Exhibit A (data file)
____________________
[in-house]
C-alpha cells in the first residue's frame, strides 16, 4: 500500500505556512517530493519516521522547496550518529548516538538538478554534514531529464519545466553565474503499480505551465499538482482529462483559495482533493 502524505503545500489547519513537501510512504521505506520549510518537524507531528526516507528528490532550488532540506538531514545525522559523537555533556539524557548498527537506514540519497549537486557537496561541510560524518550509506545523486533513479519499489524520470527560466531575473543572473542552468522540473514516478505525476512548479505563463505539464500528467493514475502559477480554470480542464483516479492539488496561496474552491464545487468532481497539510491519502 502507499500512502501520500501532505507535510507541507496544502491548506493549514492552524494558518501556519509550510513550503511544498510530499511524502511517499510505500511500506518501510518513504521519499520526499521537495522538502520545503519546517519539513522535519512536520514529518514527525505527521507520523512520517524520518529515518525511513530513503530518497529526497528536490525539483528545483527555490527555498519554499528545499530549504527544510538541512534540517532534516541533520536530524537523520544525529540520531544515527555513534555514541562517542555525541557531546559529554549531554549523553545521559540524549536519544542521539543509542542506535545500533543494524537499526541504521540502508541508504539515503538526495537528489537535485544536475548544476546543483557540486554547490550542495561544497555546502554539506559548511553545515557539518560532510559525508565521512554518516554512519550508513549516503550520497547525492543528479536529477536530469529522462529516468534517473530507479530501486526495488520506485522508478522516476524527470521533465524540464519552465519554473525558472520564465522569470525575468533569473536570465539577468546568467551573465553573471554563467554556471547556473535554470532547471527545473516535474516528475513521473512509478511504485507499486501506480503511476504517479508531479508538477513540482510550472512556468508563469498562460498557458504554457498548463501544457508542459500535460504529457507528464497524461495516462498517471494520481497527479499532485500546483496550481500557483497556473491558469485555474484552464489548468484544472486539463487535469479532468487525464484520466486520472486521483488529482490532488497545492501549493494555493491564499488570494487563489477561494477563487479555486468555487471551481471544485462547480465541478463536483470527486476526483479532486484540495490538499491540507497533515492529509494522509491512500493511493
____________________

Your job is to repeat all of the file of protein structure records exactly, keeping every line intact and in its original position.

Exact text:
[in-house]
C-alpha cells in the first residue's frame, strides 16, 4: 500500500505556512517530493519516521522547496550518529548516538538538478554534514531529464519545466553565474503499480505551465499538482482529462483559495482533493 502524505503545500489547519513537501510512504521505506520549510518537524507531528526516507528528490532550488532540506538531514545525522559523537555533556539524557548498527537506514540519497549537486557537496561541510560524518550509506545523486533513479519499489524520470527560466531575473543572473542552468522540473514516478505525476512548479505563463505539464500528467493514475502559477480554470480542464483516479492539488496561496474552491464545487468532481497539510491519502 502507499500512502501520500501532505507535510507541507496544502491548506493549514492552524494558518501556519509550510513550503511544498510530499511524502511517499510505500511500506518501510518513504521519499520526499521537495522538502520545503519546517519539513522535519512536520514529518514527525505527521507520523512520517524520518529515518525511513530513503530518497529526497528536490525539483528545483527555490527555498519554499528545499530549504527544510538541512534540517532534516541533520536530524537523520544525529540520531544515527555513534555514541562517542555525541557531546559529554549531554549523553545521559540524549536519544542521539543509542542506535545500533543494524537499526541504521540502508541508504539515503538526495537528489537535485544536475548544476546543483557540486554547490550542495561544497555546502554539506559548511553545515557539518560532510559525508565521512554518516554512519550508513549516503550520497547525492543528479536529477536530469529522462529516468534517473530507479530501486526495488520506485522508478522516476524527470521533465524540464519552465519554473525558472520564465522569470525575468533569473536570465539577468546568467551573465553573471554563467554556471547556473535554470532547471527545473516535474516528475513521473512509478511504485507499486501506480503511476504517479508531479508538477513540482510550472512556468508563469498562460498557458504554457498548463501544457508542459500535460504529457507528464497524461495516462498517471494520481497527479499532485500546483496550481500557483497556473491558469485555474484552464489548468484544472486539463487535469479532468487525464484520466486520472486521483488529482490532488497545492501549493494555493491564499488570494487563489477561494477563487479555486468555487471551481471544485462547480465541478463536483470527486476526483479532486484540495490538499491540507497533515492529509494522509491512500493511493